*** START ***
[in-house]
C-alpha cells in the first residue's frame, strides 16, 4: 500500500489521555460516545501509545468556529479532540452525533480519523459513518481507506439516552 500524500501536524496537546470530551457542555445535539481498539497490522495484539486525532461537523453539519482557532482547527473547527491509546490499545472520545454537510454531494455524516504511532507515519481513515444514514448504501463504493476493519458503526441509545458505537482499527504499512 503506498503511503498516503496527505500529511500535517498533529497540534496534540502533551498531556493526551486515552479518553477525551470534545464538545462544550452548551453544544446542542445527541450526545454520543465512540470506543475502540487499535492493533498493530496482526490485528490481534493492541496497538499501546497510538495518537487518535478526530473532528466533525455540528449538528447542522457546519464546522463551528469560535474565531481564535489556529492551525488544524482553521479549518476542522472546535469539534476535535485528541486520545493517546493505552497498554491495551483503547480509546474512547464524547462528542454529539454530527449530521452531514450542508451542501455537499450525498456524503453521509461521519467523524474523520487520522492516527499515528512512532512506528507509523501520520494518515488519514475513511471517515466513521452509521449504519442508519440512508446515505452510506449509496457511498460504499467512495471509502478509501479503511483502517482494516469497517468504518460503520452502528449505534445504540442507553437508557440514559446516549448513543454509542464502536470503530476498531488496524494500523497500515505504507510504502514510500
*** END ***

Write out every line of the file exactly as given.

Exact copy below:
[in-house]
C-alpha cells in the first residue's frame, strides 16, 4: 500500500489521555460516545501509545468556529479532540452525533480519523459513518481507506439516552 500524500501536524496537546470530551457542555445535539481498539497490522495484539486525532461537523453539519482557532482547527473547527491509546490499545472520545454537510454531494455524516504511532507515519481513515444514514448504501463504493476493519458503526441509545458505537482499527504499512 503506498503511503498516503496527505500529511500535517498533529497540534496534540502533551498531556493526551486515552479518553477525551470534545464538545462544550452548551453544544446542542445527541450526545454520543465512540470506543475502540487499535492493533498493530496482526490485528490481534493492541496497538499501546497510538495518537487518535478526530473532528466533525455540528449538528447542522457546519464546522463551528469560535474565531481564535489556529492551525488544524482553521479549518476542522472546535469539534476535535485528541486520545493517546493505552497498554491495551483503547480509546474512547464524547462528542454529539454530527449530521452531514450542508451542501455537499450525498456524503453521509461521519467523524474523520487520522492516527499515528512512532512506528507509523501520520494518515488519514475513511471517515466513521452509521449504519442508519440512508446515505452510506449509496457511498460504499467512495471509502478509501479503511483502517482494516469497517468504518460503520452502528449505534445504540442507553437508557440514559446516549448513543454509542464502536470503530476498531488496524494500523497500515505504507510504502514510500